Source: Socialist Spirit
Source type: magazine
Document type: editorial
Document title: “The National Tragedy”
Date of publication: October 1901
Volume number: 1
Issue number: 2
|“The National Tragedy.” Socialist Spirit Oct. 1901 v1n2: pp. 3-4.|
|McKinley assassination (public response: socialists); McKinley assassination (public response: criticism); society (criticism); McKinley assassination (religious response: criticism).|
|Leon Czolgosz; Henry George; Spencer Perceval.|
The National Tragedy
Nearly a century ago, when the British premier Perceval was assassinated by
a lunatic, a member of the house of lords improved the opportunity to score
against the peers of the opposition party by exclaiming: “You see, my lords,
the consequence of your agitating the question of Catholic emancipation.”
A casual review of the daily papers of the past three weeks reveals eighteen different causes of the crime of Czolgosz, assigned by different distinguished persons or periodicals, positively and with all the fine composure of ignorance. To maintain a reputation for wisdom one must always have a reason for things that happen; and when the real cause for such happenings is hid in the constitution of society itself; most people, if there is blame to be placed, place it as did the noble lord, upon their pet antipathy. One is disposed to ask why the assassin is to be put to death when so many causes of his crime outside of himself have been discovered.
The poor old potentate of the Vatican stopped playing chess long enough to advise the bishops of southern Italy that beside Anarchism and Socialism,—which are always the causes of everything,—the Jews and the Free Masons are the principal culprits. The pope’s special telegrams from the fountain of wisdom must seem pretty thin to those who are not under Catholic domination. Perhaps the wires are crossed and the simple old man is getting his information from the wrong place. Henry George’s masterly analysis of the religion in the present pope’s encyclical on “the condition of labor,” showed conclusively that the pope is hardly an original mind. He gets his ideas at second hand, and most of them are too shopworn for availability in a crisis. To cry out against the Jews and the Free Masons is but to prove that “his holiness” is dozing over things in the last century. There are live men and women in the world now, and live questions to solve.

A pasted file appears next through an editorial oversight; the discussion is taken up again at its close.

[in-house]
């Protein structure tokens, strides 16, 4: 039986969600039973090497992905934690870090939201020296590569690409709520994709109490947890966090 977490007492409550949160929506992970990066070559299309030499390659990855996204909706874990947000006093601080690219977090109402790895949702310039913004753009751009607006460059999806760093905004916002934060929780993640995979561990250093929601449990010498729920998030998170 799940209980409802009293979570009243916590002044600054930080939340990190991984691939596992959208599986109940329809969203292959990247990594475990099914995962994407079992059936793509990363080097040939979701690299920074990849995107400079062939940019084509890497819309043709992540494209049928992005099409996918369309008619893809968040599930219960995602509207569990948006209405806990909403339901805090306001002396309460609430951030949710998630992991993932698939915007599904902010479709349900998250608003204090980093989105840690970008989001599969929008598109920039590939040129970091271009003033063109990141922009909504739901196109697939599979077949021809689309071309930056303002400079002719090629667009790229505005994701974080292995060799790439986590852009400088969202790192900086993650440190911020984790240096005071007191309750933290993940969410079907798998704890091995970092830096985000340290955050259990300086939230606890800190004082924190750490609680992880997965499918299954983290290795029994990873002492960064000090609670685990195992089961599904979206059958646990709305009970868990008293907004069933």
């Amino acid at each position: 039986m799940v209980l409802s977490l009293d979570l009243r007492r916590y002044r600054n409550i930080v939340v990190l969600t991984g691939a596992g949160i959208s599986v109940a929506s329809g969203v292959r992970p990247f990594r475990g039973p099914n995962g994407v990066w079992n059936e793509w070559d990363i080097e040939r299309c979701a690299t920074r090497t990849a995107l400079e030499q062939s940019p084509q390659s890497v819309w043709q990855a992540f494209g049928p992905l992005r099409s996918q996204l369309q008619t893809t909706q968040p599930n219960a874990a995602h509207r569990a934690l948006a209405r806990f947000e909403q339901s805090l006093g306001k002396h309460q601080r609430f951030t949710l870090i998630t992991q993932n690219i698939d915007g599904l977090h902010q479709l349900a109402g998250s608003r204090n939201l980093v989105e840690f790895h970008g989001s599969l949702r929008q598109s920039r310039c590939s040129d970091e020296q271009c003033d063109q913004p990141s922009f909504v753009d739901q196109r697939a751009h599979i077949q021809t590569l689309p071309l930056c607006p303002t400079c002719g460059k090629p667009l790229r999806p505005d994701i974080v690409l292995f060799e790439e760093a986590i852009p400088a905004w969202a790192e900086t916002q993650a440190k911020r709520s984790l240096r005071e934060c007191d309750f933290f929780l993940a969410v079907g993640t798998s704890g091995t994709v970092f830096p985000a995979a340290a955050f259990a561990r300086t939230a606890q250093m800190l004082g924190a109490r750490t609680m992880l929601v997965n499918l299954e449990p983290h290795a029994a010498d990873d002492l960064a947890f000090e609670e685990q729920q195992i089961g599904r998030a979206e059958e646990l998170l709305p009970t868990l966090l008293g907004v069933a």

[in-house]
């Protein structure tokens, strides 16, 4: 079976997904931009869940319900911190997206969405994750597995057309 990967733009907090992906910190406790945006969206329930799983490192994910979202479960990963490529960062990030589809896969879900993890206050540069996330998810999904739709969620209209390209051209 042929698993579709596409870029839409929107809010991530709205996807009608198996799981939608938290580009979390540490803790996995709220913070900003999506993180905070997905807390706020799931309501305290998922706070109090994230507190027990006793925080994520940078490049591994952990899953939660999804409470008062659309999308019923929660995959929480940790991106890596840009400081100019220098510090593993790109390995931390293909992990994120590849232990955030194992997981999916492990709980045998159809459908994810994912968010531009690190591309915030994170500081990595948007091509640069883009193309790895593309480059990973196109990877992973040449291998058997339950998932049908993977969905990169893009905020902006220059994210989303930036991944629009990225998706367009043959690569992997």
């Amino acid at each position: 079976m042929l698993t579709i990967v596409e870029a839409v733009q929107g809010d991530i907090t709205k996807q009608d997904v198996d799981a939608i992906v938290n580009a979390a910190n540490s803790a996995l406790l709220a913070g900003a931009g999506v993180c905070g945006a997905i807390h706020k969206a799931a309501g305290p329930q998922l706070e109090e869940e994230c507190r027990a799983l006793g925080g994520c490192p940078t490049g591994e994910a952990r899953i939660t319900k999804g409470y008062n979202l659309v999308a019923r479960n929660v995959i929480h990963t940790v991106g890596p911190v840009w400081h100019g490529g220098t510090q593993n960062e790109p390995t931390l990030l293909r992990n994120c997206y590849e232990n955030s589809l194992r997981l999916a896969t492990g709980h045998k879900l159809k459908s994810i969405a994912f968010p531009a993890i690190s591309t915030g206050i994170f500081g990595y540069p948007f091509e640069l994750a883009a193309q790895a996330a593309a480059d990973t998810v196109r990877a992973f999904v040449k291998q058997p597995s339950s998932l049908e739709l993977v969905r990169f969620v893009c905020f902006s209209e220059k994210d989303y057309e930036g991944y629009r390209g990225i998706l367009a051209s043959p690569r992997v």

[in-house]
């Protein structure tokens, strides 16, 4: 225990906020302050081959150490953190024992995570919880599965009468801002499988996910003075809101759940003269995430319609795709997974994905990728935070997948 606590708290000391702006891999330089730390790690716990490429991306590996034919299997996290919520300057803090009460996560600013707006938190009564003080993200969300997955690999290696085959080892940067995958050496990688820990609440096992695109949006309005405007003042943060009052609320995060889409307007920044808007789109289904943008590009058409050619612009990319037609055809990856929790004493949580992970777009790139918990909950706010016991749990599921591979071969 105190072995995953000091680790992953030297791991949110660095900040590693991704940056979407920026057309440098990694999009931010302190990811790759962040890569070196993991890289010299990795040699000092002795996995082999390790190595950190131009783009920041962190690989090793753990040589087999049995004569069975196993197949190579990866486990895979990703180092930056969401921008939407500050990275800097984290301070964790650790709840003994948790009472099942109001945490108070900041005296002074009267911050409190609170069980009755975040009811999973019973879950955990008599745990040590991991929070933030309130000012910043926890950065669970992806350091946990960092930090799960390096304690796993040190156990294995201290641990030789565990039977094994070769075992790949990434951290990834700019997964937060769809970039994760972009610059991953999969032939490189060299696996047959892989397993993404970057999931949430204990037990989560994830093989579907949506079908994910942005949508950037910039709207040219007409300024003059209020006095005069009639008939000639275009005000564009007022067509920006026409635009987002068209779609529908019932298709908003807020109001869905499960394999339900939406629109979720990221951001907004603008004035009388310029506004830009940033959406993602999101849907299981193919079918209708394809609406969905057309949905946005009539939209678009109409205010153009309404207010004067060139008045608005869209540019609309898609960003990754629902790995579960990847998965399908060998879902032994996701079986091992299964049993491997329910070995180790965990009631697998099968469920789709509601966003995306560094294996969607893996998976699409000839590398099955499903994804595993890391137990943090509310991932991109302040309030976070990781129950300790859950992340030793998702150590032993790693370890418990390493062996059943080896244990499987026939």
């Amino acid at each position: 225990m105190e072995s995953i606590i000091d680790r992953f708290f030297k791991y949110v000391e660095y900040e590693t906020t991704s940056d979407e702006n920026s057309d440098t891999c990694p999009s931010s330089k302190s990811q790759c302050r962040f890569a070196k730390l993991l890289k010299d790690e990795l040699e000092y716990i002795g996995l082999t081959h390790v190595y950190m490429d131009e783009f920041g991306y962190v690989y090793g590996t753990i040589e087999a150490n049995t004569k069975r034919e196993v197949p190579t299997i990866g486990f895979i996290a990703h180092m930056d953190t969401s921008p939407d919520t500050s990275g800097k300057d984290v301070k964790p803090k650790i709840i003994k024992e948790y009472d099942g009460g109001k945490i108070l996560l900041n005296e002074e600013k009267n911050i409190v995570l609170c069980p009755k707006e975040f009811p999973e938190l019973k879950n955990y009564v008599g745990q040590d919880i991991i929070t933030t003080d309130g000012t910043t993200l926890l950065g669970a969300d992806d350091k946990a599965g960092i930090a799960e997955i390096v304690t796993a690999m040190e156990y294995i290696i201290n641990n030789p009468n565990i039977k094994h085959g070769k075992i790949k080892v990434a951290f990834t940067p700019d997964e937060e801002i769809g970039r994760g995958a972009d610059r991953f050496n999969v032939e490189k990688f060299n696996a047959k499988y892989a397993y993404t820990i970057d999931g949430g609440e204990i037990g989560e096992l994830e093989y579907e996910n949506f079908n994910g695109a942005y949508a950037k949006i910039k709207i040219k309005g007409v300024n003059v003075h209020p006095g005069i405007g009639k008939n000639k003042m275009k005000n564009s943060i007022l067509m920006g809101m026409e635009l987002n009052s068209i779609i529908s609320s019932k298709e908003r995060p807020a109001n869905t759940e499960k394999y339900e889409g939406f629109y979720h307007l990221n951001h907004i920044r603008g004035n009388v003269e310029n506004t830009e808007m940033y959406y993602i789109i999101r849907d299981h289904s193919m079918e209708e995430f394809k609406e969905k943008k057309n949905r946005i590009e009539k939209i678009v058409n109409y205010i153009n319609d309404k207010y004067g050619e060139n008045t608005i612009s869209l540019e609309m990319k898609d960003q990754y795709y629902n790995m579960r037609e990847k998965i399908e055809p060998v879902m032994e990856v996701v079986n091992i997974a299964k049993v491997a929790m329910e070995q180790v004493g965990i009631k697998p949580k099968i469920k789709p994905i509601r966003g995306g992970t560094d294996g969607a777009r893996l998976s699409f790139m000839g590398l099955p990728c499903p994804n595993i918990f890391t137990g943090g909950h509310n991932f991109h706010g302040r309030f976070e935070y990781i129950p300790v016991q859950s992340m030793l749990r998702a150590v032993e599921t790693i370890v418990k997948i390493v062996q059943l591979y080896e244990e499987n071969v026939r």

If the old man in Rome is absurd in his panic to keep up the decaying fences of Catholicism, the plutocratic press is equally absurd in its efforts to perpetuate the capitalist system. A crisis precipitated by a social wrong is always distinguished by a scurrying on the part of those who are sleeping in the crater of the social volcano. To those who have gone beneath the surface and have found the cause of assassination festering deep down in the sub-soil of our civilization, these scurrying efforts of the parasites to find suitable cover are interesting lessons in self-preservation. It is like the consternation manifested by the bugs and worms under a flat stone Let in the light and they scurry. Light is a disagreeable phenomenon to those who choose to sit in darkness; it is dis-  concerting, and shows up decay. A worn-out coat does not look so threadbare in the dark.
So when a German paper under capitalistic “inspiration” assigns the assassination of the late president to “liberal institutions,” we may plainly see that it is edited by one sitting in darkness. A light above the horizon would show him the German Kaiser quaking through his native streets literally enveloped by mounted troops. Those others who attack free speech at this time seem to forget that the system of censorship has been tried for thousands of years without staying the assassin’s hand. You cannot rid your house of sewer-gas by covering up; you must uncover;—let in the light and air.